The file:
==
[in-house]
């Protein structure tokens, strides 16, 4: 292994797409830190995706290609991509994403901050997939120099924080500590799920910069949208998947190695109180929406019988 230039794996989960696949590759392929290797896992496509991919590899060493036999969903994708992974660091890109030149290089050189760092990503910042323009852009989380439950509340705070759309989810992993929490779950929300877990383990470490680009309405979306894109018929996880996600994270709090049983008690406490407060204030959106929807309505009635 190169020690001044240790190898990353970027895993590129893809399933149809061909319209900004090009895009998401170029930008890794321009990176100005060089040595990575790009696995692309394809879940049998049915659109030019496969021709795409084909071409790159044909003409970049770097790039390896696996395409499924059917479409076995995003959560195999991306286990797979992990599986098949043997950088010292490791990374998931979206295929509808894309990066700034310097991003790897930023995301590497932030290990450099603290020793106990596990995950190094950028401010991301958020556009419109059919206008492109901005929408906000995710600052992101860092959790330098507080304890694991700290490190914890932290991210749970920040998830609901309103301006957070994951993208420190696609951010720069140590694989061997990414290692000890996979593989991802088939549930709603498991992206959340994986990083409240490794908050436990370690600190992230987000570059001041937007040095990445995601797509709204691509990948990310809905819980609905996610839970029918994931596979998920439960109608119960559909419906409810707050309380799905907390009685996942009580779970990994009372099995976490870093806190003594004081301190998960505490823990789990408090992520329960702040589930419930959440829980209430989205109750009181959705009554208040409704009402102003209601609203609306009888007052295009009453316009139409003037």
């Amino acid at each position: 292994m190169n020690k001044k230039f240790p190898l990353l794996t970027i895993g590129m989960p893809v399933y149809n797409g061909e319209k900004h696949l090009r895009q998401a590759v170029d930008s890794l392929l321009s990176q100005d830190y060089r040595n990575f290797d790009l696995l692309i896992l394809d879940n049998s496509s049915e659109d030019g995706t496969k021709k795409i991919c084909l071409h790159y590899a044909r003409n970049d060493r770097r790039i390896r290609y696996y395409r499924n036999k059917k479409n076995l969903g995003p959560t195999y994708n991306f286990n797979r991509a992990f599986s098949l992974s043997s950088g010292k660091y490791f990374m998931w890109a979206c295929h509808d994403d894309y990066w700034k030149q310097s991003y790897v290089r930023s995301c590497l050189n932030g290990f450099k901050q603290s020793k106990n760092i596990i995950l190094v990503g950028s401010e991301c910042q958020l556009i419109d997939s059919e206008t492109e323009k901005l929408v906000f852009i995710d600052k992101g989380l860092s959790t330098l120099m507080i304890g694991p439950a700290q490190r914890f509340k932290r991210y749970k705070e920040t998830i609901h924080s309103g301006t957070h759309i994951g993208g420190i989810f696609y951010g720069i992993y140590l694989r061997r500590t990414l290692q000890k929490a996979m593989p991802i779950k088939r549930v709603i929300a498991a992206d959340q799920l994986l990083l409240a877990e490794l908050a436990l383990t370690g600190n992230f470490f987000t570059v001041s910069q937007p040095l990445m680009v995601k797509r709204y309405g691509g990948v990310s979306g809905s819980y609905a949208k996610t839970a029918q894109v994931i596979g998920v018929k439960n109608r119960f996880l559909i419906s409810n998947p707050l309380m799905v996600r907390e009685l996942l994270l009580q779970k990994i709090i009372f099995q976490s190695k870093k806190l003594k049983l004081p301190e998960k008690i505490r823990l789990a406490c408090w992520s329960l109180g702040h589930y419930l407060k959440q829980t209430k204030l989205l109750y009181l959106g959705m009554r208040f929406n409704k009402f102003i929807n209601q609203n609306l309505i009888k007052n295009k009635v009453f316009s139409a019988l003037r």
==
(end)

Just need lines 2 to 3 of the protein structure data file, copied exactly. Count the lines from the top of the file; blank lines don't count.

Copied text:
């Protein structure tokens, strides 16, 4: 292994797409830190995706290609991509994403901050997939120099924080500590799920910069949208998947190695109180929406019988 230039794996989960696949590759392929290797896992496509991919590899060493036999969903994708992974660091890109030149290089050189760092990503910042323009852009989380439950509340705070759309989810992993929490779950929300877990383990470490680009309405979306894109018929996880996600994270709090049983008690406490407060204030959106929807309505009635 190169020690001044240790190898990353970027895993590129893809399933149809061909319209900004090009895009998401170029930008890794321009990176100005060089040595990575790009696995692309394809879940049998049915659109030019496969021709795409084909071409790159044909003409970049770097790039390896696996395409499924059917479409076995995003959560195999991306286990797979992990599986098949043997950088010292490791990374998931979206295929509808894309990066700034310097991003790897930023995301590497932030290990450099603290020793106990596990995950190094950028401010991301958020556009419109059919206008492109901005929408906000995710600052992101860092959790330098507080304890694991700290490190914890932290991210749970920040998830609901309103301006957070994951993208420190696609951010720069140590694989061997990414290692000890996979593989991802088939549930709603498991992206959340994986990083409240490794908050436990370690600190992230987000570059001041937007040095990445995601797509709204691509990948990310809905819980609905996610839970029918994931596979998920439960109608119960559909419906409810707050309380799905907390009685996942009580779970990994009372099995976490870093806190003594004081301190998960505490823990789990408090992520329960702040589930419930959440829980209430989205109750009181959705009554208040409704009402102003209601609203609306009888007052295009009453316009139409003037």
């Amino acid at each position: 292994m190169n020690k001044k230039f240790p190898l990353l794996t970027i895993g590129m989960p893809v399933y149809n797409g061909e319209k900004h696949l090009r895009q998401a590759v170029d930008s890794l392929l321009s990176q100005d830190y060089r040595n990575f290797d790009l696995l692309i896992l394809d879940n049998s496509s049915e659109d030019g995706t496969k021709k795409i991919c084909l071409h790159y590899a044909r003409n970049d060493r770097r790039i390896r290609y696996y395409r499924n036999k059917k479409n076995l969903g995003p959560t195999y994708n991306f286990n797979r991509a992990f599986s098949l992974s043997s950088g010292k660091y490791f990374m998931w890109a979206c295929h509808d994403d894309y990066w700034k030149q310097s991003y790897v290089r930023s995301c590497l050189n932030g290990f450099k901050q603290s020793k106990n760092i596990i995950l190094v990503g950028s401010e991301c910042q958020l556009i419109d997939s059919e206008t492109e323009k901005l929408v906000f852009i995710d600052k992101g989380l860092s959790t330098l120099m507080i304890g694991p439950a700290q490190r914890f509340k932290r991210y749970k705070e920040t998830i609901h924080s309103g301006t957070h759309i994951g993208g420190i989810f696609y951010g720069i992993y140590l694989r061997r500590t990414l290692q000890k929490a996979m593989p991802i779950k088939r549930v709603i929300a498991a992206d959340q799920l994986l990083l409240a877990e490794l908050a436990l383990t370690g600190n992230f470490f987000t570059v001041s910069q937007p040095l990445m680009v995601k797509r709204y309405g691509g990948v990310s979306g809905s819980y609905a949208k996610t839970a029918q894109v994931i596979g998920v018929k439960n109608r119960f996880l559909i419906s409810n998947p707050l309380m799905v996600r907390e009685l996942l994270l009580q779970k990994i709090i009372f099995q976490s190695k870093k806190l003594k049983l004081p301190e998960k008690i505490r823990l789990a406490c408090w992520s329960l109180g702040h589930y419930l407060k959440q829980t209430k204030l989205l109750y009181l959106g959705m009554r208040f929406n409704k009402f102003i929807n209601q609203n609306l309505i009888k007052n295009k009635v009453f316009s139409a019988l003037r």